by Cesar Oiticica Filho
Very much in the spirit of Jack Smith, Hélio Oiticica really has to be called a flaming film. The found-footage cinematic mosaic by Cesar Oiticica Filho, the nephew of the Brazilian artist Hélio Oiticia, is a frenzied narrative of images, movements and textures, colors, rhythms and sounds. The film uses Oiticica's position as a crossover artist – as one working between art and film, between painting, sculpture and physical experience – as its central formal principle. Different, in part heterogeneous materials and media collide with one another and organically intertwine – from film and sound archive material to photographs, from sketches and drawings to scratchy and wildly flickering grainy frames of film and the smooth surfaces of digital visuals. Hélio Oiticica is a musical film, and not just because beautiful music is to be heard in it: the film itself is determined by rhythms and tempo changes. The film sometimes just flows along only to revert once again into a barely controllable overabundance as fluid tracking shots through rooms and installations by the artist alternate with rapidly cut sequences of still images.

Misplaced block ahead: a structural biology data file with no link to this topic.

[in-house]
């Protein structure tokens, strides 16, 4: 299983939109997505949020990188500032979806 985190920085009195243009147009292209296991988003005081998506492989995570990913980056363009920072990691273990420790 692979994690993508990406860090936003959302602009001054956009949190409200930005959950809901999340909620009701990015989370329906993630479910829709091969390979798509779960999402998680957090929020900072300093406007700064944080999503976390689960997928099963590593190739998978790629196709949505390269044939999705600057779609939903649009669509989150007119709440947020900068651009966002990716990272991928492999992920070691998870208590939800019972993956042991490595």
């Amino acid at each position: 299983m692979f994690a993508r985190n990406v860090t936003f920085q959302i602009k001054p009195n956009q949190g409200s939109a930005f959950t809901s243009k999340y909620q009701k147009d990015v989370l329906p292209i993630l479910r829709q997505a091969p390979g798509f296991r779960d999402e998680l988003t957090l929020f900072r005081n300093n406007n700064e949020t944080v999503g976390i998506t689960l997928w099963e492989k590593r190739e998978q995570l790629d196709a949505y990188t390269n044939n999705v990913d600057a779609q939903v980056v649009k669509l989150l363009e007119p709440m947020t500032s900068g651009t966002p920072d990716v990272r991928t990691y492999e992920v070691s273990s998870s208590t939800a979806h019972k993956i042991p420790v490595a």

The lustrous narrator of the film is Hélio Oiticica himself. In the same way that the artist extends the painterly into the environment and transmutes the corporal into the sculptural, his narratives go far beyond the boundaries of an artist's biography. The slums of Rio de Janeiro, the Tropicália Movement as an alternative to the repressive politics of the military dictatorship, artistic productivity in London, and the art of idleness in New York: Oiticica roams through urban life as well as the Brazilian music and film scene and the New York underground. And now and again he shares with literal abandon his multifarious interests, influences and encounters, telling of the beauty and dangers of the streets – a "sexual initiation" – and of samba, cocaine, Jimi Hendrix's intensive relationship with his electric guitar, carnival processions, the labyrinthine architecture of the favela, and of the navigational abilities of ants. Hélio Oiticica is an anti-academic (art) historiography and a refutation of joyless curatorial administrative labor. Most recently, the artist has dubbed his creative method as "Delirium Ambulatório" – whatever that might mean, Hélio Oiticica itself is an invitation to get infected by it.